Dunning's History Now - August 2003
Wind Turbines for Dunning?
The letter from Bob Neish in the Summer 2003 Dunningite was probably the first that most Dunning people heard of the proposal to build a 'wind farm' in the hills south of Dunning. Indeed it seems that most villagers took little notice, and the few who expressed an opinion appeared to think it would have little effect on the village.
But the folk who live in these hills and make their living from them clearly have serious concerns regarding such things as noise, water pollution and destruction of the visual beauty of the landscape, and have formed an action group to fight the proposal.
For these are not small machines (such as those existing at Sutra). They will be among the largest in Britain. The project manager of the company behind the proposal has said that each turbine has 40m blades on a tower 80m high giving a total height of 120metres and requires a concrete base 16m square by 2.5 to 3m deep. His plan is for 29 such turbines, with associated roads, sub-stations and power lines.
And his scheme is not the only one - it seems that at least four other companies have similar plans and that in total there might be as many as 200 of these huge machines on our local hills by next summer.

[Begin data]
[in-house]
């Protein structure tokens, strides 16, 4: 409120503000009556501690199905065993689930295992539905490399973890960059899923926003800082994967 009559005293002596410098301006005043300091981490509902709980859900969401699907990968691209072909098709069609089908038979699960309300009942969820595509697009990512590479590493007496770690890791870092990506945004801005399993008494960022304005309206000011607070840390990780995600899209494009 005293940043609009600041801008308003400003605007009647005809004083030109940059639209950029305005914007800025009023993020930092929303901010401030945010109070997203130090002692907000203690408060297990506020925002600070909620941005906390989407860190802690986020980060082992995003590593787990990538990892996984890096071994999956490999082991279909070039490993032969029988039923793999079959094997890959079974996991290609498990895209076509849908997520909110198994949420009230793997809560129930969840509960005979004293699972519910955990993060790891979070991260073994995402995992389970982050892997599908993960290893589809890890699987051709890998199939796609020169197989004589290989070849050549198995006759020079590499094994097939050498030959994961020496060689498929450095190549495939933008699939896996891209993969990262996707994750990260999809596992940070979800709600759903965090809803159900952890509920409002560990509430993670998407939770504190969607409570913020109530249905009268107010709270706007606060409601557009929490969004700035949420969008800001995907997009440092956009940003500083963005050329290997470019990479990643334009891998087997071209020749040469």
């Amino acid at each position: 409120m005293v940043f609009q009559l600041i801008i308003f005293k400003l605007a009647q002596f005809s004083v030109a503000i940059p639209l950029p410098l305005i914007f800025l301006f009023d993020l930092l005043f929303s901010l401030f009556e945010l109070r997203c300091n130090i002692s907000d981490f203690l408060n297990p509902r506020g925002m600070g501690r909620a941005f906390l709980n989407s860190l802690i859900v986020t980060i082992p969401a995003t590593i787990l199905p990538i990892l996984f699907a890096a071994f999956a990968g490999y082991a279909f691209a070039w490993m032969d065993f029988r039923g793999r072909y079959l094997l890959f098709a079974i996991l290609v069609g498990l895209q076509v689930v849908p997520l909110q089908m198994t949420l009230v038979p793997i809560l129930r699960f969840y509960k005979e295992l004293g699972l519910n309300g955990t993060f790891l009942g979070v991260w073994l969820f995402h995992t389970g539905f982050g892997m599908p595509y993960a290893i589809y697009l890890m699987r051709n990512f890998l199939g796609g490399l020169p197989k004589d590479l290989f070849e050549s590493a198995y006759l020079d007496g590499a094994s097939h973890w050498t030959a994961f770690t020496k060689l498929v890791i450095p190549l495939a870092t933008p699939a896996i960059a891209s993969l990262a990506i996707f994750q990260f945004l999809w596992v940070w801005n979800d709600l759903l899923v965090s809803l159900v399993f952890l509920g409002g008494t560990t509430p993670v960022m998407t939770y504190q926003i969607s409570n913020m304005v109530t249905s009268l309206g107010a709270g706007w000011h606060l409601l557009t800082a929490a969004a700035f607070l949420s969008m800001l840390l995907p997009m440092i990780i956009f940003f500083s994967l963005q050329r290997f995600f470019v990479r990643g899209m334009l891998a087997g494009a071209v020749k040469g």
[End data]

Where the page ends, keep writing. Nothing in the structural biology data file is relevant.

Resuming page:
There is a great deal of information readily available from people who object to such schemes, who say they are inefficient and unreliable compared to alternatives such as tidal power, and make a very strong case against their use anywhere at all, never mind on sites of great scenic beauty near where people and animals live. By contrast the supporters of such schemes appear to have little to say.
Will they be built? Or will the local objectors' group win the day? The landscape and views of Dunning would be greatly changed; whether for better or worse will surely be a matter of personal opinion.
DPHS as a historical society will take no active political stance (though probably many of its members will). However, we will watch with interest and record for the future what might be the largest local 'History Now' story of all time.
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